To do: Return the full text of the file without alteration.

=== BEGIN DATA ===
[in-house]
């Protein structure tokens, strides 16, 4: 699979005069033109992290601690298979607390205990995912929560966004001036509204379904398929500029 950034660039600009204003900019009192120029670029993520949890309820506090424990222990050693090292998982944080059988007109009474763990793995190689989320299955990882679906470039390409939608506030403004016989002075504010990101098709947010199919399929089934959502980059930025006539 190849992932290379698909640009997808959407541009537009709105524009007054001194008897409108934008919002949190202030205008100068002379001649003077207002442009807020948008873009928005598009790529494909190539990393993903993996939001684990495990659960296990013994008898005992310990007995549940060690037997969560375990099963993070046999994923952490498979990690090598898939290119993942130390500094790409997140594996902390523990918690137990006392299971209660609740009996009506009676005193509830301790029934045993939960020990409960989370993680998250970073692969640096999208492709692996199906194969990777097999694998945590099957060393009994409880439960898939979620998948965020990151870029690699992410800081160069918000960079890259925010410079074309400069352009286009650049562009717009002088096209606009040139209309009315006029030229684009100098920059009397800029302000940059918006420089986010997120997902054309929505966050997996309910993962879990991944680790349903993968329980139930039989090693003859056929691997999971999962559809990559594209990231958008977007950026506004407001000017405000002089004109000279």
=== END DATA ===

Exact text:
[in-house]
């Protein structure tokens, strides 16, 4: 699979005069033109992290601690298979607390205990995912929560966004001036509204379904398929500029 950034660039600009204003900019009192120029670029993520949890309820506090424990222990050693090292998982944080059988007109009474763990793995190689989320299955990882679906470039390409939608506030403004016989002075504010990101098709947010199919399929089934959502980059930025006539 190849992932290379698909640009997808959407541009537009709105524009007054001194008897409108934008919002949190202030205008100068002379001649003077207002442009807020948008873009928005598009790529494909190539990393993903993996939001684990495990659960296990013994008898005992310990007995549940060690037997969560375990099963993070046999994923952490498979990690090598898939290119993942130390500094790409997140594996902390523990918690137990006392299971209660609740009996009506009676005193509830301790029934045993939960020990409960989370993680998250970073692969640096999208492709692996199906194969990777097999694998945590099957060393009994409880439960898939979620998948965020990151870029690699992410800081160069918000960079890259925010410079074309400069352009286009650049562009717009002088096209606009040139209309009315006029030229684009100098920059009397800029302000940059918006420089986010997120997902054309929505966050997996309910993962879990991944680790349903993968329980139930039989090693003859056929691997999971999962559809990559594209990231958008977007950026506004407001000017405000002089004109000279």